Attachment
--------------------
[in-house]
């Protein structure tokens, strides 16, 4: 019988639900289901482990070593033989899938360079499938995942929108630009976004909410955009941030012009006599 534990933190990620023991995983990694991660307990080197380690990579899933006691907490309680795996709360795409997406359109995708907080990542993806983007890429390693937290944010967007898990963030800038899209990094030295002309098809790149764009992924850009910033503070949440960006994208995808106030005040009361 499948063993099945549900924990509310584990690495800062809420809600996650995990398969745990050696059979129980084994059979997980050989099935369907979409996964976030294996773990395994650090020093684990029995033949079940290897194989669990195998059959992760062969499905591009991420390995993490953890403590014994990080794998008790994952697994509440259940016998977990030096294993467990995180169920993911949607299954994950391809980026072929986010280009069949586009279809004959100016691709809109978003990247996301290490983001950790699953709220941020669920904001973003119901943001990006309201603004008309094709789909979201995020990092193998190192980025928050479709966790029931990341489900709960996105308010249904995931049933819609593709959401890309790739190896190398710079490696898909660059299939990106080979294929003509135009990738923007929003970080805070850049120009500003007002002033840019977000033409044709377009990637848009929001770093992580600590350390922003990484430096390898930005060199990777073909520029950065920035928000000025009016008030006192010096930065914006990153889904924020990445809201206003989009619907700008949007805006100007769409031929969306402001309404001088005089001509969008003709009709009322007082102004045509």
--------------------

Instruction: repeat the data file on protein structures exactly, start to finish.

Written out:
[in-house]
């Protein structure tokens, strides 16, 4: 019988639900289901482990070593033989899938360079499938995942929108630009976004909410955009941030012009006599 534990933190990620023991995983990694991660307990080197380690990579899933006691907490309680795996709360795409997406359109995708907080990542993806983007890429390693937290944010967007898990963030800038899209990094030295002309098809790149764009992924850009910033503070949440960006994208995808106030005040009361 499948063993099945549900924990509310584990690495800062809420809600996650995990398969745990050696059979129980084994059979997980050989099935369907979409996964976030294996773990395994650090020093684990029995033949079940290897194989669990195998059959992760062969499905591009991420390995993490953890403590014994990080794998008790994952697994509440259940016998977990030096294993467990995180169920993911949607299954994950391809980026072929986010280009069949586009279809004959100016691709809109978003990247996301290490983001950790699953709220941020669920904001973003119901943001990006309201603004008309094709789909979201995020990092193998190192980025928050479709966790029931990341489900709960996105308010249904995931049933819609593709959401890309790739190896190398710079490696898909660059299939990106080979294929003509135009990738923007929003970080805070850049120009500003007002002033840019977000033409044709377009990637848009929001770093992580600590350390922003990484430096390898930005060199990777073909520029950065920035928000000025009016008030006192010096930065914006990153889904924020990445809201206003989009619907700008949007805006100007769409031929969306402001309404001088005089001509969008003709009709009322007082102004045509």